Part 8 of the series:
When Faith Doesn’t Work
by Don Enevoldsen
The FBI recently released a report that violent crime in the United States dropped nearly 6% in 2010. That is the fourth consecutive year, and overall, follows a trend for as long as violent crime statistics have been compiled. From time to time, the rates increase, but for as long as I’ve been paying attention, every year or so a handful of articles appears reporting a downward movement. From 2001 through 2009, the average decline has been 3%. See the reports here.
That’s good news, right? You would think people would be excited. But no one really talks about it much except for a handful of experts who can’t explain it. For example, a New York Times article in May 2011 states: “The number of violent crimes in the United States dropped significantly last year, to what appeared to be the lowest rate in nearly 40 years, a development that was considered puzzling partly because it ran counter to the prevailing expectation that crime would increase during a recession.” Later in the same article, Frank E. Zimring, a law professor from the University of California, Berkely, is quoted as saying, “The only thing that is reassuring being in a room full of crime experts now is that they are as puzzled as I am.”
Apparently the statistics themselves are not reassuring, only the fact that experts don’t understand them. Some just scratch their heads. Others deny the accuracy of the statistics. They can’t possibly be right. Just watch the news, or look around you, and you can tell that violence is increasing. There must be things not reported.
Those statistics, though, have pretty consistently followed this trend for decades. The longevity makes it increasingly difficult to explain. So the experts remain puzzled and the emotional, gut reaction continues to bewail a rise in crime not supported by the information. One site I checked had a graph showing the rise in violent crime with a line that steadily maintained about a 45 degree climb, surrounded by a fear-invoking article about the degeneration of American life. The source for the chart was cited as the FBI website. I went to the indicated URL and not only couldn’t find the chart, I couldn’t find anything that agreed with the article. Everything there said exactly the opposite of the chart. Maybe they turned the chart 90 degrees counter clockwise by accident. But more likely, the emotional belief that things are always getting worse was so strong and so ingrained that the information didn’t matter.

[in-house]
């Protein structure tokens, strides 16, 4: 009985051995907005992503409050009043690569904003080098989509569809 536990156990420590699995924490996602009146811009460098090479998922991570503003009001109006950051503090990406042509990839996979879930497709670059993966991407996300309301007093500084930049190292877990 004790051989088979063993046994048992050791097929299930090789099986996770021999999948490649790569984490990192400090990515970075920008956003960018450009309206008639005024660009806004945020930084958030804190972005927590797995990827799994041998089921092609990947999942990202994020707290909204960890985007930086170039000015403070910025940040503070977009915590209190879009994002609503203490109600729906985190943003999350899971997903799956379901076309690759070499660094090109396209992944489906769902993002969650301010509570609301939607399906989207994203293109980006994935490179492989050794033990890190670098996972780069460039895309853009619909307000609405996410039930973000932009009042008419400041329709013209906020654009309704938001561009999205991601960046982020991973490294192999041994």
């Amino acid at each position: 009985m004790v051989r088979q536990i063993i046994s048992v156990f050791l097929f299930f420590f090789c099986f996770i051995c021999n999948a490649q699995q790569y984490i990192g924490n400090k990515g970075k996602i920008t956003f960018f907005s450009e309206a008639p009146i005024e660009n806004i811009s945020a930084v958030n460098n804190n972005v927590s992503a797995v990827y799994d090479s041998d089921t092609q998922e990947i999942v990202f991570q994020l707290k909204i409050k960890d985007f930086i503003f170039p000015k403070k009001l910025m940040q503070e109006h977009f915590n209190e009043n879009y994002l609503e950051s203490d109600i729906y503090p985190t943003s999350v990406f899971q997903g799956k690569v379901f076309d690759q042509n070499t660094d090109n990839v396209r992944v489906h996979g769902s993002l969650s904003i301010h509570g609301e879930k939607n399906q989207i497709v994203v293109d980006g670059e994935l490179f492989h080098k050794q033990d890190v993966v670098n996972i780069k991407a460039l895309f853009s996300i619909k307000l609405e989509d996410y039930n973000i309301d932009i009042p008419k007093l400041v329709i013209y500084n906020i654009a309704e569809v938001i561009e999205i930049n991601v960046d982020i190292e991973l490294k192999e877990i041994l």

There are numerous possible and plausible explanations for this decrease in violence, but that is not the subject of this article. Even if I did know the reason myself, which I really don’t, it would take us completely off our subject. I am interested, however, in the incongruity between the statistics and what I hear preached. It seems to indicate a core belief about our society that is inconsistent with the truth.
For example, the current mantra regarding Hollywood is that violence in film and television is corrupting America, increasing violence in our society, and destroying the future of our children and our nation. I won’t belabor you with quotes. Just Google the subject and you’ll find plenty. It makes a great sermon. I can get a crowd pretty stirred up with the declaration of what is so obvious to everyone. Except that what everyone assumes to be so obvious doesn’t fit the facts. Violent crime keeps dropping. Which makes such a sermon a little disingenuous.
It reminds me of a study I read about twenty years ago. (I no longer have the citation for it, so you’ll have to trust me that I did actually read it.) For a period of time, all the evening news programs were monitored, and every news story was rated as positive, negative or neutral. We all know that most of the news is negative. We see it every day. Ask anyone. It’s common knowledge. But the study showed that in reality, only a small fraction of the stories were negative. The overwhelming majority were positive or neutral. We just don’t remember them as well.
I realize that what I’m saying will stir up some resistance. I’ve been in this argument before. It is an emotional issue. Those who argue with me keep talking about all the thousands of studies done that prove their point. The studies all show an incontrovertible link between media and violence. Read the reactions posted to this information. I suspect there will be a few cited. And I’m sure they say there is definitely a link. Except that violent crime keeps dropping. And like the puzzled experts, there is no explanation offered other than, “The facts must be wrong.”
I’ve read a lot of the studies. So far I haven’t seen one that hasn’t used obviously flawed methodology. I haven’t read all of the thousands that are supposedly out there, but of the ones I have read, I find it interesting that the summaries nearly always say that the study shows a link between media and violence, but the information in the actual study doesn’t. It’s as though they wrote the conclusions before they accumulated the material. Perhaps they turned their charts 90% before writing the summary.